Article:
belt path

New 0.5mm belt fitted


Comparison between the old stretched and worn belt on the outside and the new one on the inside!

Putting it back together

Before you finish off – if you have any additional problems with your player such as unwanted ‘scratchy’ noises when turning the volume wheel or when the headphone jack is twisted in the socket then take advantage of the opportunity and squirt some DeoxIT on them whilst you’ve got the player open. Don’t forget to operate the volume wheel fully a dozen or so times to work the fluid into the pot and clean it up. Likewise for the headphone socket, squirt some in and then insert the plug and twist it around in circles a bunch of times to clean off the contacts.

Now you just need to put it all back together. If you knocked off the slider switches then pop them back on now. You will notice that one side of them is hollow and this will sit on top of the appropriate switch sticking out from the circuit board. The larger of the two fits on the Dolby NR slider whilst the other belongs on the Tape Bias switch. Don’t forget to place the little round spacer back over the DC input port. There is a little flat spot on one side of the circle and this should be positioned facing the outside of the case so that it fits flush against the flat edge of the backplate.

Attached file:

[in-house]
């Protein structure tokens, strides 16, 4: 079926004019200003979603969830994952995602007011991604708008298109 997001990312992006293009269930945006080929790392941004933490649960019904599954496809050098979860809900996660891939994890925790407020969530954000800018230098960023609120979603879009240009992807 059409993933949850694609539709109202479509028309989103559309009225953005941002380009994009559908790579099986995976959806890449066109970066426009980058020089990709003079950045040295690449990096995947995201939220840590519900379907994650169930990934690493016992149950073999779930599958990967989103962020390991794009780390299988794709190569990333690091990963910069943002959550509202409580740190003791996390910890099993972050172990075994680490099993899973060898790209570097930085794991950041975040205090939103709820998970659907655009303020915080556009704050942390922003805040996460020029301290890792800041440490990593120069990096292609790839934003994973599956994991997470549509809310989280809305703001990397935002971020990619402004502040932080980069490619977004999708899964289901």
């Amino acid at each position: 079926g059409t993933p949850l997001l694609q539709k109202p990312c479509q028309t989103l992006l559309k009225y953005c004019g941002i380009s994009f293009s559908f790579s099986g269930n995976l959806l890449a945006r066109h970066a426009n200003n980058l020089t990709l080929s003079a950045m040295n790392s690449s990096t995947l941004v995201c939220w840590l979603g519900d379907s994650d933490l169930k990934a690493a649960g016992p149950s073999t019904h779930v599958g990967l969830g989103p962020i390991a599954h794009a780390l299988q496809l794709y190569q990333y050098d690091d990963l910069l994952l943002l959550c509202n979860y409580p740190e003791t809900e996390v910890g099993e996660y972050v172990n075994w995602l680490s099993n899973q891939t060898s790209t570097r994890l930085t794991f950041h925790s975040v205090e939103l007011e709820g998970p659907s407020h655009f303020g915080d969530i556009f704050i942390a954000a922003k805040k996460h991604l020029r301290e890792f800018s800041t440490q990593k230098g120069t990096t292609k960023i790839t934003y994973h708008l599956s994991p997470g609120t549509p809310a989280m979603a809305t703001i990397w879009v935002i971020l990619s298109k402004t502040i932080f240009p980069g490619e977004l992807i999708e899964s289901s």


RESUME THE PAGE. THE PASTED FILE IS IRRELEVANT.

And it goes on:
back off

View of the controls – note the small white Bias and Dolby switches. It is on these that the black ‘cross’ pieces will sit on if they have fallen off

You may need to press and squeeze gently in a few places, particularly around the play button to get the tab to engage in the lug correctly. However you should not have to force anything. If you feel any resistance stop and check, reposition the backplate, check the spacer and/or the position of the slide switches and try again. Once it has popped back into place and you are happy with the fit all around, replace the 3 screws and you should be good to go! Enjoy the new lease of life your personal stereo has been given!


The small plastic spacer fits here. Flat edge towards the backplate.

If you found this guide to replacing the belt in an AIWA HS-PC202 useful then please leave a comment below, it would mean a lot to me. Likewise if you have any questions I’ll do my best to help.

If you’d like to know how to go about de-magnetising the play head in your AIWA HS-PC202 then take a look at this post.


Worthy Amiga game

It certainly took quite a while for Worthy to arrive, at least in physical form, but it was well worth the wait. This is the first new (physical) Amiga game I’ve bought in about 25 years! It includes both a CD and Floppy Disk copy of the game plus a digital version too so all bases are covered! It’s an OCS game so will work on the original A500 no problem.